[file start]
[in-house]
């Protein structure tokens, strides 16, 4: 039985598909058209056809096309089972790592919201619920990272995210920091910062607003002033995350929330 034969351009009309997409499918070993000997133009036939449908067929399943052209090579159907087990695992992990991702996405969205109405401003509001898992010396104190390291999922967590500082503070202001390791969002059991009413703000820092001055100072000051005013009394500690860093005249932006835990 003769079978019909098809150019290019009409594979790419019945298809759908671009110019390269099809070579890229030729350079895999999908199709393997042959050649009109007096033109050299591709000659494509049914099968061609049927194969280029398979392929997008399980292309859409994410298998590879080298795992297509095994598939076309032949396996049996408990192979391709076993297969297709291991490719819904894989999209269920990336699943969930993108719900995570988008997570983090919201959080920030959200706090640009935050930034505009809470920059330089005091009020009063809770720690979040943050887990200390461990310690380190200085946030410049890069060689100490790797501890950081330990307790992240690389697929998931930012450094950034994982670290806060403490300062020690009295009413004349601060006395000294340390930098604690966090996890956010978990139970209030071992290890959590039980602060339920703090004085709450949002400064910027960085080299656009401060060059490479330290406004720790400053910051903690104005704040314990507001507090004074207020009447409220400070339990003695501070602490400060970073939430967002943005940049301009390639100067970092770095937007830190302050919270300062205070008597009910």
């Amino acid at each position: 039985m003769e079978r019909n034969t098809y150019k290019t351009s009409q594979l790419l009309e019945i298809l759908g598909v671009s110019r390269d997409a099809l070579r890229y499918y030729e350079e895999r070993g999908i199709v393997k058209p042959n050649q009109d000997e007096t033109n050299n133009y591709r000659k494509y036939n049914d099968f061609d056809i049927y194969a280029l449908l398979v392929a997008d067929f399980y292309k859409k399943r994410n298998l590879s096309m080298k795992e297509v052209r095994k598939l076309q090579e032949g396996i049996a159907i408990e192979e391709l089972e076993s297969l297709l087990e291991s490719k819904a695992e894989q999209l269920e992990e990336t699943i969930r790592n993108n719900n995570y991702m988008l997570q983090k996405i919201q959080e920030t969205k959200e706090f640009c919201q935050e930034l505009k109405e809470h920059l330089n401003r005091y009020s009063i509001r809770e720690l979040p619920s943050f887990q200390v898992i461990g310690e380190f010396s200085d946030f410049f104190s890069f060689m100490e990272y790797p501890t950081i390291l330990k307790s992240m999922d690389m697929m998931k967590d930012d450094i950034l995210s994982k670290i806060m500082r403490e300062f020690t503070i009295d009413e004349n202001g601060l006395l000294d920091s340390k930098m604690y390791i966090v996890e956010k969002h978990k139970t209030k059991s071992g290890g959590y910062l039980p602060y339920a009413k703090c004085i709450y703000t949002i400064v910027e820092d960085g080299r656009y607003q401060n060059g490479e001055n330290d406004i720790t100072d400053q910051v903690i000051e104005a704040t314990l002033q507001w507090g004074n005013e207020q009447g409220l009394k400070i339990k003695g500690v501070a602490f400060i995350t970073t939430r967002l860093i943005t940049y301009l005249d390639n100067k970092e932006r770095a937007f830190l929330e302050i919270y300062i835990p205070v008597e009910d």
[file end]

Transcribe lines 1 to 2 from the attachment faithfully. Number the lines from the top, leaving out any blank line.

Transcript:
[in-house]
């Protein structure tokens, strides 16, 4: 039985598909058209056809096309089972790592919201619920990272995210920091910062607003002033995350929330 034969351009009309997409499918070993000997133009036939449908067929399943052209090579159907087990695992992990991702996405969205109405401003509001898992010396104190390291999922967590500082503070202001390791969002059991009413703000820092001055100072000051005013009394500690860093005249932006835990 003769079978019909098809150019290019009409594979790419019945298809759908671009110019390269099809070579890229030729350079895999999908199709393997042959050649009109007096033109050299591709000659494509049914099968061609049927194969280029398979392929997008399980292309859409994410298998590879080298795992297509095994598939076309032949396996049996408990192979391709076993297969297709291991490719819904894989999209269920990336699943969930993108719900995570988008997570983090919201959080920030959200706090640009935050930034505009809470920059330089005091009020009063809770720690979040943050887990200390461990310690380190200085946030410049890069060689100490790797501890950081330990307790992240690389697929998931930012450094950034994982670290806060403490300062020690009295009413004349601060006395000294340390930098604690966090996890956010978990139970209030071992290890959590039980602060339920703090004085709450949002400064910027960085080299656009401060060059490479330290406004720790400053910051903690104005704040314990507001507090004074207020009447409220400070339990003695501070602490400060970073939430967002943005940049301009390639100067970092770095937007830190302050919270300062205070008597009910």